But first we just suffered
What did help, it turns out, were the gifts found in working a recovery program. Years spent educating myself about codependency and addiction (as it was called in those days) because of my family of origin issues began to inform my faith experience. This shift, subtle in some ways, revolutionized the way I understood and dealt with trauma, grief, loss and depression.
Today, with the usual hindsight bias that time and aging provide, I understand my past and how it has given my present purpose and meaning.
The only thing I understood in 1999 when we started this grand epic adventure of creating a bridge to faith and recovery for folks who needed support and comfort as a result of their trauma, depression, anxiety, substance abuse and more was that someone needed to do something different. We needed a space in our community that allowed for people to show up hurting and not be told to feel better fast.
We needed an all-out commitment to finding resources in RVA to help those who were marginalized and desperate for help. It just made sense to us to center our lives around an effort to support both the spirituality and recovery of people who may be bereft of comfort in a more traditional church setting.
Almost twenty years in and we have morphed from a recovery ministry program into a full-on recovery church. We have our own building; we have a small staff; we have strategic partners; we host tough conversations about subjects that really matter. We don’t mess around with anything that isn’t central to providing resources for families that need help navigating recovery.
Long gone are those days when we rented Bon Air Elementary School and held meetings at Bon Air Baptist Church. We’ve given up our trailer of supplies we hauled out and set up and took down twice each weekend. Today we are hunkered down in our own building. We have access to meeting space 24/7 and even a small galley kitchen to help us as we host potluck dinners. We share our space with pretty much anyone who wants to host a meeting. We seek to be an oasis of support and safety where people get what they need without obligation, cost or judgment.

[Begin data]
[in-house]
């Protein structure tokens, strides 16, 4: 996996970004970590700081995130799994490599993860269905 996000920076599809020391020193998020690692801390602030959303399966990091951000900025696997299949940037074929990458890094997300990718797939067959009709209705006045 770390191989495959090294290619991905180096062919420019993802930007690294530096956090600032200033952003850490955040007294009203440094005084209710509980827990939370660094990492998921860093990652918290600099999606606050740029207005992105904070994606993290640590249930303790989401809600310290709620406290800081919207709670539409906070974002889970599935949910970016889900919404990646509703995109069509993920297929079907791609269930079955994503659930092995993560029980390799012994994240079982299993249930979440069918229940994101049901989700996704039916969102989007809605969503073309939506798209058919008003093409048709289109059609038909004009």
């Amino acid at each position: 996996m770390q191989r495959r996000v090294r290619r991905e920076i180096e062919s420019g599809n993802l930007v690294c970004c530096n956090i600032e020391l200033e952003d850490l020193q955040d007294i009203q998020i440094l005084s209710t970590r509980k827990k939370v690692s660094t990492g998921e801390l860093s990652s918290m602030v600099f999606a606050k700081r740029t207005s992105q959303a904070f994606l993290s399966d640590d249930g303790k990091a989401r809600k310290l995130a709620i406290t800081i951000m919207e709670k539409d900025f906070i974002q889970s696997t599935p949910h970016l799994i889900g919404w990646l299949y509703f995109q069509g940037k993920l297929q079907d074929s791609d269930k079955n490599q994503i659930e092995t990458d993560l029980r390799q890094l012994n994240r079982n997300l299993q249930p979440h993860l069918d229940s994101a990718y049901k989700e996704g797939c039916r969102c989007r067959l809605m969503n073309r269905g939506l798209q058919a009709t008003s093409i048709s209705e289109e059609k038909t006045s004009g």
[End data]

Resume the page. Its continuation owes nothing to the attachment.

I’m not sure that working in the field of recovery would have been part of my life if we hadn’t tragically lost someone we loved to a traumatic event. Maybe I could have gone my whole life coasting on the hope that if I behaved well and politely returned my grocery cart God would keep me safe. Instead, what I have learned is that at our most unsafe, the God of my understanding will not leave me nor forsake me. Which means, I think, that I must do the same for others.
Is recovery hard?
Yes and no. We lose a lot. But I am convinced that untreated, unsupported substance use disorder is so very much harder. The ultimate answer to the question of “Why” is really answered with the “WHOs…” we have a community filled with other people’s children, spouses, parents, even grandparents who need to find their way back to hope.
The only way I know to do that is to prop the door open and keep the lights on. That we can do; that is not hard.
Teresa’s blog, Daily Devotional. Her bio below.
4 thoughts on “I don’t know how you can do this!”
This is wonderful… thank you for serving an essential part of “the tribe.” Everyone has value and worth…
A recovery church! What a great idea. Kudos to you and the others at your church!
Please continue to shine your light on a population who often feels like living in the darkness is our only option.
What you are doing at Northstar is making a difference – you are impacting a large community that desperately needs you. We need you.
3-4 times a week, I attend Naranon and at every meeting we share with every person about your church, about the education, the support and the vital services you provide to those of us on a journey that at times is difficult to manage.
Thank you from the bottom of my heart and the hearts of so many people that you serve.
I am so grateful that you are a part of our village.